The Chariots of Destiny Organization and Pamoja Road safety initiative are NGOs in Kenya advocating for road safety. The two organizations have come together to implement different projects and programs in line with marking the UN Decade of Action for road safety 2011-2020 which was launched on the 11th of May 2011. Over 3500 people are killed every year in Kenya as a result of road crashes and thousands others injured or disabled. Please join us to support the decade of action and save lives!
What is the Tag?
There are some symbols that unite the world: the red ribbon which brought such momentum to awareness of HIV/AIDS and the white band against global poverty. Now these are joined by a new symbol.
The road safety tag is the global symbol of the movement to improve safety on the roads. It has been adopted as the official symbol for the United Nations’ Decade of action for road safety 2011-2020, which aims to reduce road deaths and injuries across the world. More than 1.3 million people die every year on the worlds roads, up to 50 million are injured.
By wearing the tag you are demonstrating your support for the decade of action, and your personal commitment to be safe on the road.
Why we must act
Most of us know someone who has been affected by a road crash, either by being injured themselves or through suffering a bereavement or injury to a family member or friend.
Every day, around the world, 3500 people leave home and never return because they have been suddenly violently killed in a road crash.
These tragic deaths and the misery and grief they cause are not inevitable. They can be prevented, if measures are taken by governments, police, health practitioners and all road users to improve safety.
The Unite Nations General Assembly has set the goal for the decade: “to stabilize and then reduce the forecast level of road traffic fatalities around the world by 2020. Millions of deaths could potentially be prevented as a result.”
The decade of action is our opportunity to make our communities and streets safer wherever we live.
“Something can be done. So many people can be saved; so many millions can be saved.”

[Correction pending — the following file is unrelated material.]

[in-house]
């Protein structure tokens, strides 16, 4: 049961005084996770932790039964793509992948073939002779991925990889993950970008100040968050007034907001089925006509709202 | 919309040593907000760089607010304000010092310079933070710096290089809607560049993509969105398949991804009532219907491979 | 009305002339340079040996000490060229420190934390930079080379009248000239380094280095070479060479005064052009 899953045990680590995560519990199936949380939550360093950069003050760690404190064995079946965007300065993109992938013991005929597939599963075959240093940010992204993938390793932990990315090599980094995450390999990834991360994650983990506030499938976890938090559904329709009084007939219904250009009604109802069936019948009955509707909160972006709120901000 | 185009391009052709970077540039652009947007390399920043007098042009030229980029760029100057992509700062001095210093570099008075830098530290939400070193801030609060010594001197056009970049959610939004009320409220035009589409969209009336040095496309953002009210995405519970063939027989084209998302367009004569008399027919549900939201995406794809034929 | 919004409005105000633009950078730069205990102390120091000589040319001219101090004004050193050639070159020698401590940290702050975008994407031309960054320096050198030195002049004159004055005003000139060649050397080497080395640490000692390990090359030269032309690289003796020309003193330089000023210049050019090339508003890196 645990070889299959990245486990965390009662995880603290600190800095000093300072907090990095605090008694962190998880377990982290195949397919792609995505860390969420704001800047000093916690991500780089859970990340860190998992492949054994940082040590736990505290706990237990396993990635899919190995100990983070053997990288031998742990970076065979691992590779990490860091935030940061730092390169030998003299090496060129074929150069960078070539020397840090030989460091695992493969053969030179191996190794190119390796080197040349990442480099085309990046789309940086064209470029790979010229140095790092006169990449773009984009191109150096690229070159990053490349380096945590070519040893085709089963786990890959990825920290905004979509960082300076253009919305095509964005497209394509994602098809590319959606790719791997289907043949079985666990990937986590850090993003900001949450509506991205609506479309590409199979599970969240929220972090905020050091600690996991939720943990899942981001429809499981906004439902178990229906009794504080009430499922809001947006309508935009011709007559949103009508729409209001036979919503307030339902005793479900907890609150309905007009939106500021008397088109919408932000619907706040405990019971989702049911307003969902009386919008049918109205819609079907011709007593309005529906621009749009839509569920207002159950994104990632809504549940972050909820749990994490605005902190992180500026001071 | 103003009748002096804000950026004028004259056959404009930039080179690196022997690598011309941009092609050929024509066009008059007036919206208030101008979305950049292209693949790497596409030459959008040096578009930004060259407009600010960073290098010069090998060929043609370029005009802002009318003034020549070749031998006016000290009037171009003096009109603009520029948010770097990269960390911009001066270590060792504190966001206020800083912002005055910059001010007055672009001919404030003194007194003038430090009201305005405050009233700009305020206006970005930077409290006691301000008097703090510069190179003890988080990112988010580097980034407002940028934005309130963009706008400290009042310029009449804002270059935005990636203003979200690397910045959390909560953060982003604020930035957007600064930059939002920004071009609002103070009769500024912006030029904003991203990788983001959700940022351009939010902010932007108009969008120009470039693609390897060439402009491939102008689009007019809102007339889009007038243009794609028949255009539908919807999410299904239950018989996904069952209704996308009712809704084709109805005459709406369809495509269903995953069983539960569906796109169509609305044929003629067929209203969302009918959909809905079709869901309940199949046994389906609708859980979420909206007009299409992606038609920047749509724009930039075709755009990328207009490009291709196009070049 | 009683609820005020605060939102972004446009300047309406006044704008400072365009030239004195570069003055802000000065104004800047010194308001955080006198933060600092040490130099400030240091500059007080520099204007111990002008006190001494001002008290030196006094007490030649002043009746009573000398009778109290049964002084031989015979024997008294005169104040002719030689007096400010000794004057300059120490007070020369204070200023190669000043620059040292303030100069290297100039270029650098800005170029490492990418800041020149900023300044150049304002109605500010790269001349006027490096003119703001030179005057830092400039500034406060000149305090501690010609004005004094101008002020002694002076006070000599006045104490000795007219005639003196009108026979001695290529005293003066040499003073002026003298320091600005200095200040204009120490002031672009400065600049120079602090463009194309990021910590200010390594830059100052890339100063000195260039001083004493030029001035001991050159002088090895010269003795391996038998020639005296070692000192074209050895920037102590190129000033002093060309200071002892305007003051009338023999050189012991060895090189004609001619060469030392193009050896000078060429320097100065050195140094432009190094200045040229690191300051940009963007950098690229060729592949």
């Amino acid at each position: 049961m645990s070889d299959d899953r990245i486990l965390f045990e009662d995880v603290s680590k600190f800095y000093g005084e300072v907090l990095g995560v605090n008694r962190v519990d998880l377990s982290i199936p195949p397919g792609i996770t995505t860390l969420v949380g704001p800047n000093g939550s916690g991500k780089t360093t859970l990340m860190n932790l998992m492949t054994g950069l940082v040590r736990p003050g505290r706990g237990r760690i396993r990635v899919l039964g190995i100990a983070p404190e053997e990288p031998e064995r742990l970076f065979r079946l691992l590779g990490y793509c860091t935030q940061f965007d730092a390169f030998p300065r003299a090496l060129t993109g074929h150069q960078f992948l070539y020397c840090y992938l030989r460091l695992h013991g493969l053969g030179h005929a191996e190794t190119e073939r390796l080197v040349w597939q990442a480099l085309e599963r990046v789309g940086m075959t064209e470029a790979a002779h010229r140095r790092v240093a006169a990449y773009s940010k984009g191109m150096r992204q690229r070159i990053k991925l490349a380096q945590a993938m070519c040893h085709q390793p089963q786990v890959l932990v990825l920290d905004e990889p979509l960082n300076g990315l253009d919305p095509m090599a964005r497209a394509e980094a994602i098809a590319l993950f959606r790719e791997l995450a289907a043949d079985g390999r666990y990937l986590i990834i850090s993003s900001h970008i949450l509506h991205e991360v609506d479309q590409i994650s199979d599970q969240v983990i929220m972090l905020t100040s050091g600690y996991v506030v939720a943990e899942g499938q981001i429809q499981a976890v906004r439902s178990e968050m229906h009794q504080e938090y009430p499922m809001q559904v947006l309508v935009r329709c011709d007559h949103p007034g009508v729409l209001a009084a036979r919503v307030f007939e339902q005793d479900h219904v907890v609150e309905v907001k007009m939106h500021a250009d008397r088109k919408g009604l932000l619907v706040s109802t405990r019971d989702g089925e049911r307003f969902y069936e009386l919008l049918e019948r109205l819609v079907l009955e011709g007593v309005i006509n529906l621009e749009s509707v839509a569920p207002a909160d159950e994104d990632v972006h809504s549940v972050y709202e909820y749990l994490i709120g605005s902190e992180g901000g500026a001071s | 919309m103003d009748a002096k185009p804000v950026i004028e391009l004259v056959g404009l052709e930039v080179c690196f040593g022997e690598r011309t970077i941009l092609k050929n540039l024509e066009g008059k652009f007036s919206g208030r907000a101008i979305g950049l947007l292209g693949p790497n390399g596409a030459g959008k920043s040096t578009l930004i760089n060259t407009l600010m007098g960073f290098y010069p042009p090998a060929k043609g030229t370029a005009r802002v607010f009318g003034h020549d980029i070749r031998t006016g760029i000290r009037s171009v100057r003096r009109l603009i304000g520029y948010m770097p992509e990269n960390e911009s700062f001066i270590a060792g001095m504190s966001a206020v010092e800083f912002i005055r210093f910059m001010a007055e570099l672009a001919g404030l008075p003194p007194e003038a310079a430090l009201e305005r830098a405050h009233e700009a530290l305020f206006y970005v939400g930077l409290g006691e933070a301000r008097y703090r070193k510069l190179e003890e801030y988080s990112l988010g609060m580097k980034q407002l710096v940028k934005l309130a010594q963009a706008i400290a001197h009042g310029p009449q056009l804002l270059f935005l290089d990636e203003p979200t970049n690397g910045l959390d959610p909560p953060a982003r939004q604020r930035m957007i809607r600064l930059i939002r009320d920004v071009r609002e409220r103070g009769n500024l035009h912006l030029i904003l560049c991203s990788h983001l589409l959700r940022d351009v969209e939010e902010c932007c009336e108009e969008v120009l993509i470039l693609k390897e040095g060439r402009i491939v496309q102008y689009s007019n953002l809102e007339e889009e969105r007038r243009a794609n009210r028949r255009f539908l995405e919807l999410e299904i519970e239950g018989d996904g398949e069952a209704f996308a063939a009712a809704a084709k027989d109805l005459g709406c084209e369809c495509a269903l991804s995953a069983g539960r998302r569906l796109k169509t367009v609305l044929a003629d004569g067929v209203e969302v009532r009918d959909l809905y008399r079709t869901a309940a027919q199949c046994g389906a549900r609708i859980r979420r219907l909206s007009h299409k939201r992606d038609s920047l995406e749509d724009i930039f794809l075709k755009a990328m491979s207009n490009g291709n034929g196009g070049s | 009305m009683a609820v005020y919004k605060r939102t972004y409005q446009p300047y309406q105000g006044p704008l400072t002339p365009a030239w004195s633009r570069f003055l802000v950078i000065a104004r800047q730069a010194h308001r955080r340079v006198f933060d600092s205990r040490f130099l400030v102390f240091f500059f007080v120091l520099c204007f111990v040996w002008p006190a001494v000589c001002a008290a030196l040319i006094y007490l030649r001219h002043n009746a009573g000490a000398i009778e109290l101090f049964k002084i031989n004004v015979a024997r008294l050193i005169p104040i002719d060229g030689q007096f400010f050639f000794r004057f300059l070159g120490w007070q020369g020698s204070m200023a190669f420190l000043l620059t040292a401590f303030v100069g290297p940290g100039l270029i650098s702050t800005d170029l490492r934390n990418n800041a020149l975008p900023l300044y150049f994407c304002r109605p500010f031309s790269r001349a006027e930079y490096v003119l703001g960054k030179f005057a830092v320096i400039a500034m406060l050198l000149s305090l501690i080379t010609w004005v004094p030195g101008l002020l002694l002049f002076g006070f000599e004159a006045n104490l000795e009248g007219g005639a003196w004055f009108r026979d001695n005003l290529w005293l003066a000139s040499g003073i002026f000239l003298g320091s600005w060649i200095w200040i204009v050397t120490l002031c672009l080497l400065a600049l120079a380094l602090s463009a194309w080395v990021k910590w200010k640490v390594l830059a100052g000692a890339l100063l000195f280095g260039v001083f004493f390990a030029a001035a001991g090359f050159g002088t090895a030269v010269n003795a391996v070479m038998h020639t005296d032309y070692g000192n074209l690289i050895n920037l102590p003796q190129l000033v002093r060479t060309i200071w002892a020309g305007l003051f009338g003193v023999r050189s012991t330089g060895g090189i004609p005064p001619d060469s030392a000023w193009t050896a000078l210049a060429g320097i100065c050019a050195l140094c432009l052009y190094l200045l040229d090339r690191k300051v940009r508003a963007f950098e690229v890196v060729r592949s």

Violet Olang, June 2010
Violet Olang, a Kenyan student, suffered spinal injuries in March 2009 when the taxi she was travelling in was involved in a road crash. The taxi driver had been talking on a mobile phone and driving too fast. Violet was partially paralyzed and confined to a wheelchair.
Violet believed that the decade of action has the potential to prevent her story being repeated of millions of others. Sadly Violet died in October 2010.
Ten reasons to act on road deaths
• 1.3 million people are killed on the worlds roads each year
• Road crashes kill more people than malaria
• 50 million people are injured, many disabled as a result
• 90% of these casualties occur in developing countries
• Annual deaths are forecast to rise to 1.9 million by 2020
• It is the No. 1 cause of death for young people worldwide
• By 2015 it will be the leading health burden for children over the age of five in developing countries
• The economic cost to developing countries is at least $100 billion a year
• Injuries place immense burdens on hospitals and health systems
• Road crashes are preventable
What can I do?
The first thing you can do is get a Tag. Wear it, somehow, anyhow. Then tell your friends, family and colleagues to get their Tags too.
A red ribbon is just a ribbon, until it is imbued with the hope and energies of millions of people working against HIV/AIDS. The white plastic wrist band is just a piece of plastic, until hundreds of thousands of people proudly display it as they march against poverty. Now it is up to all of us to unite and make this small piece of metal – the road safety Tag – a powerful symbol of our fight against suffering, grief and injustice caused by road deaths and injuries.